July 12, 2017
As Bucks County investigators continue their search for the four young men who went missing last week, a 20-year-old "person of interest" finds himself at the center of attention in the mysterious midsummer case.
Cosmo DiNardo, of Bensalem, was arrested for the second time in three days on Wednesday. Bucks County prosecutors, tight-lipped about concrete evidence for days, charged him in connection with the theft of a vehicle owned by 21-year-old Tom Meo, one of the four missing men.
The car was found in a garage on the farmland owned by DiNardo's parents in Solebury Township, where an intensive search involving cadaver dogs and construction equipment has escalated in recent days.
Investigators are looking for Meo, 22-year-old Mark Sturgis, 19-year-old Dean Finocchiaro and 19-year-old Jimi Taro Patrick.
Named a "person of interest" on Monday, DiNardo was released on bail Tuesday night after posting 10 percent of $1 million for a felony firearms possession charge.
The charge, dating back to February, had been dropped in May but was refiled again this week as Bucks County prosecutors linked DiNardo to evidence in the current disappearances.
An affidavit of probable cause in DiNardo's initial arrest said he illegally possessed a Savage Arms 20 gauge shotgun and corresponding ammunition. He was prohibited from owning the shotgun because he was "known to be suffering from a mental illness" after his involuntary commitment to a mental institution, according to a criminal complaint.
A New York Times report Wednesday morning said Bucks County prosecutors had been attempting to have Bensalem Police refile the firearms charge against DiNardo for weeks prior to the disappearances.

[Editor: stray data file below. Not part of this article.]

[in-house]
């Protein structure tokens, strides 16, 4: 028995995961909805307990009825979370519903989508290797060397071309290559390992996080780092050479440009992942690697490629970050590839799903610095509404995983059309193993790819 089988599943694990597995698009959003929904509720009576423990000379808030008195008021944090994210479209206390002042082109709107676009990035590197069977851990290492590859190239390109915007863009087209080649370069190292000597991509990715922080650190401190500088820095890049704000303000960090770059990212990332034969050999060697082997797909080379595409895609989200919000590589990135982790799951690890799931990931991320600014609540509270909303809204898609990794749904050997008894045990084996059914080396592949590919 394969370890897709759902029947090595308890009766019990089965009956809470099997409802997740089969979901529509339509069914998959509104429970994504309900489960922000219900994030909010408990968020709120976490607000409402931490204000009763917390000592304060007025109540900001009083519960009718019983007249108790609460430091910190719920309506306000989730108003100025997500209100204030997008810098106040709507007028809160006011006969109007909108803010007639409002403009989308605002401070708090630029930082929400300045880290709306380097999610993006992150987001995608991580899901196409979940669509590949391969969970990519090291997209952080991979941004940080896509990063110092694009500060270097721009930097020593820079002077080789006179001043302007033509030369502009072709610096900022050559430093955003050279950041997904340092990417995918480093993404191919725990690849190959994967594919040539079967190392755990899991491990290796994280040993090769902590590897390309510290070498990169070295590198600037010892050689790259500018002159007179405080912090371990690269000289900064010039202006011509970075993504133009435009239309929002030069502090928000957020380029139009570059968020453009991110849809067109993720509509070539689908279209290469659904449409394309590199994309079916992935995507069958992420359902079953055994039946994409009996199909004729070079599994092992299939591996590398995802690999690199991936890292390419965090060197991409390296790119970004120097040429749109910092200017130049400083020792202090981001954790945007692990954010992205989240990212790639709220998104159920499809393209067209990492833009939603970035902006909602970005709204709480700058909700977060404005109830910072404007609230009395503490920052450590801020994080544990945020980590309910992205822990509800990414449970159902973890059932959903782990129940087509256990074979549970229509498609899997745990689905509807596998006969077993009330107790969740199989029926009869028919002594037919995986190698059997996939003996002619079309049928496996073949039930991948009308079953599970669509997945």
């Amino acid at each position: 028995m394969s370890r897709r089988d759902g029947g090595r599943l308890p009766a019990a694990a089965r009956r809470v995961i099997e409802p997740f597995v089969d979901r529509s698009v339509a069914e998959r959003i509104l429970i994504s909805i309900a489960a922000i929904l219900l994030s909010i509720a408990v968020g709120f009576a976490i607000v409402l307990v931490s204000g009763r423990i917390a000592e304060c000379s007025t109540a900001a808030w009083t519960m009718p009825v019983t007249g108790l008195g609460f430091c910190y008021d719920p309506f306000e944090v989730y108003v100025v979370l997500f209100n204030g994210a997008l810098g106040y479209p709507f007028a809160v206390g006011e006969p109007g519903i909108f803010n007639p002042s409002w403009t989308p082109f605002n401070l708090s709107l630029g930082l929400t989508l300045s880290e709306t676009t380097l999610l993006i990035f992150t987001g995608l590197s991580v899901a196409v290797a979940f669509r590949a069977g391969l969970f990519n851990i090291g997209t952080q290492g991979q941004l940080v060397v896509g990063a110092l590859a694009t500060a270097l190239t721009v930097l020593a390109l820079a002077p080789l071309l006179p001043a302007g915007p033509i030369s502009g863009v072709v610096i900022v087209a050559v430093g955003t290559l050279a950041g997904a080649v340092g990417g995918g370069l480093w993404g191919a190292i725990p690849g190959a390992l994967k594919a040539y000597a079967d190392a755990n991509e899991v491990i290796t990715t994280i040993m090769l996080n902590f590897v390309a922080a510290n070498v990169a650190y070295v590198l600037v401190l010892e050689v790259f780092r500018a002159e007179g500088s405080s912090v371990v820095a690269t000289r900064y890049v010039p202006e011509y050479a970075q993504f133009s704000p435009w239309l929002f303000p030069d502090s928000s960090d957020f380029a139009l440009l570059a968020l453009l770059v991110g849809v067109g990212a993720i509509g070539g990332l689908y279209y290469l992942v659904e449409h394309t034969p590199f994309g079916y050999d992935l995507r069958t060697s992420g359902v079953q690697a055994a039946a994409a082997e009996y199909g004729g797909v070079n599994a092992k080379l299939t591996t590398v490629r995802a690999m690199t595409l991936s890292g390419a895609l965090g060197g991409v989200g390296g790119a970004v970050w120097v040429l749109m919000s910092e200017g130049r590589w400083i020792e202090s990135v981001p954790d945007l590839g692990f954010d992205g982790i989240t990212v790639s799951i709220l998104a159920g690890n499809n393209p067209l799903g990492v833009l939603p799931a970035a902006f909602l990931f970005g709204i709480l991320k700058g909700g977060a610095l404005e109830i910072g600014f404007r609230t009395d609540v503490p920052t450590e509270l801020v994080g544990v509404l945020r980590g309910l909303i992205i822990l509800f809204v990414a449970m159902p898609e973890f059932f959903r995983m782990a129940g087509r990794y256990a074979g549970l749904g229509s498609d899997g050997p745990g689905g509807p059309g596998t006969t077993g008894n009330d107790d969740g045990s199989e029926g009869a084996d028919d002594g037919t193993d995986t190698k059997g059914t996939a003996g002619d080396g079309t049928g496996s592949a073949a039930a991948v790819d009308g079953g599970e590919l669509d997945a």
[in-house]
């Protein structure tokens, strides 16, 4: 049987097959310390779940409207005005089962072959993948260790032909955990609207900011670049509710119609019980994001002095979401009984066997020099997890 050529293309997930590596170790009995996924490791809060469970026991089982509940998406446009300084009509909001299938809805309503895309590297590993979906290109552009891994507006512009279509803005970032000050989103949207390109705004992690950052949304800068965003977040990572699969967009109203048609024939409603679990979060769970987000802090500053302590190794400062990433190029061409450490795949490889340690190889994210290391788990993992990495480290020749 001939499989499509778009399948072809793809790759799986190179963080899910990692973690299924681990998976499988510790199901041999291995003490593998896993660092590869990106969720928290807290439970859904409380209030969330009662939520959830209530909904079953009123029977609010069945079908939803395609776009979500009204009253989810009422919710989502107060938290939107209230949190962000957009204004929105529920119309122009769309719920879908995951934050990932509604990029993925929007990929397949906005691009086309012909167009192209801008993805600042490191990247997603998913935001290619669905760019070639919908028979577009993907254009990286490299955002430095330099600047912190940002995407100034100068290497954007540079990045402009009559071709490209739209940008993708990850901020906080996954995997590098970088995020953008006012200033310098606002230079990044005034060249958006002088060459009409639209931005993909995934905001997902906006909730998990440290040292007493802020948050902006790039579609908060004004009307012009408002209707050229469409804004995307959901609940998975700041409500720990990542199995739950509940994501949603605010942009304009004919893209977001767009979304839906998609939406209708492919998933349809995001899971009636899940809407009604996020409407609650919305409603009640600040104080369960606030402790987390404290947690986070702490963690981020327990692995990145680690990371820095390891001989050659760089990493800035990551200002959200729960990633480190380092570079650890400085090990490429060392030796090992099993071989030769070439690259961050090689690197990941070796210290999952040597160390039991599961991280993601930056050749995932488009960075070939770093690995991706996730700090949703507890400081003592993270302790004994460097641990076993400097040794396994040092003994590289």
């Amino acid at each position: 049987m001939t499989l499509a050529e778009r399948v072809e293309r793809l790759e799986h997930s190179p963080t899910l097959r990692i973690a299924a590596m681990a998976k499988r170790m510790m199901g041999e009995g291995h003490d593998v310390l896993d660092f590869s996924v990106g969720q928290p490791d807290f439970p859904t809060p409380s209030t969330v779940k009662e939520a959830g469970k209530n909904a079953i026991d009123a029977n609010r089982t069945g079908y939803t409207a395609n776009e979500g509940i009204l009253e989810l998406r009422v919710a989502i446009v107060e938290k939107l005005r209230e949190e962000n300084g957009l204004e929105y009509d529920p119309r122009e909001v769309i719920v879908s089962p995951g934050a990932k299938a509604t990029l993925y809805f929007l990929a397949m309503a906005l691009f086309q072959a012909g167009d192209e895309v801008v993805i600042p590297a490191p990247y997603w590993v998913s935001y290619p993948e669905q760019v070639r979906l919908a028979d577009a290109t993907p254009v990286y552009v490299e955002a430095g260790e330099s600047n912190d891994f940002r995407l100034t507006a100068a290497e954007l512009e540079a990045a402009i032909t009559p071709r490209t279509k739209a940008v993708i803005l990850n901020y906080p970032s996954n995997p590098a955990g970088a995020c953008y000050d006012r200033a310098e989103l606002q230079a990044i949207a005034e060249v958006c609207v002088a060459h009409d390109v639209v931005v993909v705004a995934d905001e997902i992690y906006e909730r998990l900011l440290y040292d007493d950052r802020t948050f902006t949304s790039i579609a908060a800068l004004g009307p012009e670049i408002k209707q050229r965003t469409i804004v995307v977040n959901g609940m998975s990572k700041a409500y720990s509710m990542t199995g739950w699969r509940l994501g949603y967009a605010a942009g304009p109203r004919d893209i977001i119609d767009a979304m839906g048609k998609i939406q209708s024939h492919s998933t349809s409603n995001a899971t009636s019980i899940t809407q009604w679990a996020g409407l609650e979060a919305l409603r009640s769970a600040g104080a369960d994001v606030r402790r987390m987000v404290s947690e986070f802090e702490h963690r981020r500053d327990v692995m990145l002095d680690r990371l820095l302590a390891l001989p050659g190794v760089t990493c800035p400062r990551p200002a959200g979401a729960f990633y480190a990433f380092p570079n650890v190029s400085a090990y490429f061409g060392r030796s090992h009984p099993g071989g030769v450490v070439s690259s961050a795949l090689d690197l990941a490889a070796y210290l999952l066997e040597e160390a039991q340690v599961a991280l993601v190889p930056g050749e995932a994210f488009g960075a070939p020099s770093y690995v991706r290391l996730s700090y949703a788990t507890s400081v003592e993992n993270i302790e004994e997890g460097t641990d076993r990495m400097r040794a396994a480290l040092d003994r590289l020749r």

DiNardo's connections to the four missing men are not entirely known, but information about his past is beginning to surface.
An unnamed friend of DiNardo's told the Huffington Post he is a 2015 graduate of Holy Ghost Preparatory School in Bensalem. Later that year, he enrolled at Arcadia University in Glenside, telling the school's website he planned to major in biology.
“I’m going to go overseas, hopefully to Italy and the rest of Europe,” DiNardo said in the Arcadia report.
The same friend said DiNardo eventually dropped out of Arcadia and had planned to resume his studies at Bucks County Community College, though it was unknown whether he ever enrolled.
Photos seen on DiNardo's social media accounts show an interest in hunting and fishing.
But one Instagram post, screengrabbed by Heavy.com, appears to confirm a traumatic account of a recent accident referenced by at least two of DiNardo's friends.
The sources told both HuffPost and Heavy.com that DiNardo was involved in a dirt bike wreck about six or seven months ago. He was stranded in the woods with serious injuries for more than a day, the friends said, leaving him with brain damage that seemed to alter his behavior.
Among the missing men, only Patrick is listed as a mutual Facebook friend. Patrick disappeared last Wednesday and was the first of the four to go missing. Meo and Sturgis, who are friends and co-workers, went missing on Friday. Finocchiaro, a mutual friend of Meo and Sturgis, also went missing Friday.
Neighbors in the vicinity of the DiNardos' Solebury Township farm told PhillyVoice they heard four "disturbing" rounds of gunshots fired late last Saturday afternoon, July 8, well after the young men had all been reported missing. This information was later provided to Bucks County detectives.
Exactly how investigators are linking DiNardo to the four disappearances remains an incomplete picture.
“Sometimes the chasm between being a person of interest and being a person that is actually accused, or arrested and certainly convicted of a crime is so wide that we never cross it,” Bucks County District Attorney Matthew Weintraub said Tuesday.
Search crews have recovered important evidence at the 90-acre farm located near Route 202 and Aquetong Road, according to Weintraub, but no human remains have been recovered. Prosecutors strongly suspect foul play is involved in the disappearances.
"We are going to find something for sure – I have no doubt about that," Weintraub said Wednesday afternoon. "I can't really confirm more. But we have been utilizing some amazing resources – resources that I didn't even know existed, let alone know that we had."